Sure, a concrete floor is typical for a basement or garage, but demand is growing for the use of this versatile, low-maintenance flooring material in other rooms of the home. Stained concrete, in particular, is gaining prominence in both traditional and modern home designs, and is cited by experts as an up-and-coming flooring option.
More architects are embracing this trend, as well, designing slab-on-grade homes with exposed concrete, rather than hiding it under tile, wood, or carpeting. If you’ve been avoiding concrete floors because you think they look too cold and industrial, see how other home builders are using concrete in first-floor living spaces without compromising style.
Talk about a grand entrance! Many home builders are making a good first impression by using decorative concrete floors in foyers, and personalizing them to reflect the home’s overall style, from elegant to informal.
Enhancements include stenciled motifs, multicolor patterns mimicking tile, unique saw cut designs, and even “floating” concrete islands in shallow pools of water. Aside from their visual impact, concrete floors are ideal for foyers because they are low-maintenance, and can handle heavy foot traffic.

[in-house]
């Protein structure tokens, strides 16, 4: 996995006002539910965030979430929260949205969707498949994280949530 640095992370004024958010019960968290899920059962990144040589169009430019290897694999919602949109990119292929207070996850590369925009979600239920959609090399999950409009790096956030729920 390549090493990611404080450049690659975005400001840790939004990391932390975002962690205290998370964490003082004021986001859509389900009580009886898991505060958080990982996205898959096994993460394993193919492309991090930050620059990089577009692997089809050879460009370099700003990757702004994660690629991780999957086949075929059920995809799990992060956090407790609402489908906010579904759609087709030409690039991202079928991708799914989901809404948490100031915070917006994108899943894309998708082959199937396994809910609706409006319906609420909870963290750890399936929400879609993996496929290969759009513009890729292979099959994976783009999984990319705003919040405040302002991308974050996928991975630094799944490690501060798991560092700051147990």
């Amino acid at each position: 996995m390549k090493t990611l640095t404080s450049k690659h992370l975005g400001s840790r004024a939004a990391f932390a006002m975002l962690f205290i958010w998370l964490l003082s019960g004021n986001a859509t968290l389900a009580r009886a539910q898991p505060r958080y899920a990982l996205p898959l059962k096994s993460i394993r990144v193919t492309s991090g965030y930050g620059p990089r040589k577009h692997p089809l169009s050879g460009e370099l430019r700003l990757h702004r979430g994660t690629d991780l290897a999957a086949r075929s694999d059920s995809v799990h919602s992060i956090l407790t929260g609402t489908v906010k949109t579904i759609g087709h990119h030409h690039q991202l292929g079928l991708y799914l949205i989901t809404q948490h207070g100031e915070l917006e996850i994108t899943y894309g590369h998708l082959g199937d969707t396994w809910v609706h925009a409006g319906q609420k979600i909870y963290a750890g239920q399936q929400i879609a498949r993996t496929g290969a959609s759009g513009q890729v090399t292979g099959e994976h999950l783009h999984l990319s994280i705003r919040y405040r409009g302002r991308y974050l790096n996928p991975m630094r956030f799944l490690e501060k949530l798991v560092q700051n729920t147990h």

Not only are concrete floors practical and easy to clean, with no grout joints where mold and mildew can grow, but they also allow unlimited design options. They can be stenciled, refinished, or stained to mimic marble flooring. One can also add integral pigments to make the concrete look like as white as porcelain, or as black as granite.
Concrete can withstand all the wear and tear common to kitchen floors, including steady traffic, missiles of dropped cutlery, and food and drink spills. Applying a sealant can make it completely waterproof, protecting against stains and moisture that can happen in a home’s nerve center.
4. Great rooms
Another benefit of concrete floors is how well they can brighten a large living space with greater light reflectivity than other flooring options. Installing light-colored, polished concrete floors in high-ceilinged rooms can save energy by amplifying natural light during the day, and reducing the need for artificial light at night.
5. Transitional areas
The boundary between the indoors and outdoors is quickly vanishing, as more interior designers make transitional space seamless. Concrete is one of the few materials that can be used for both indoor and outdoor slabs, making it a great choice for patios that flow into interior rooms.
Natural concrete possesses a unique beauty that’s organic and timeless, its neutral gray color blending well with most materials and color schemes. Don’t be afraid to take a “less is more” approach to your projects by embracing the allure of natural concrete.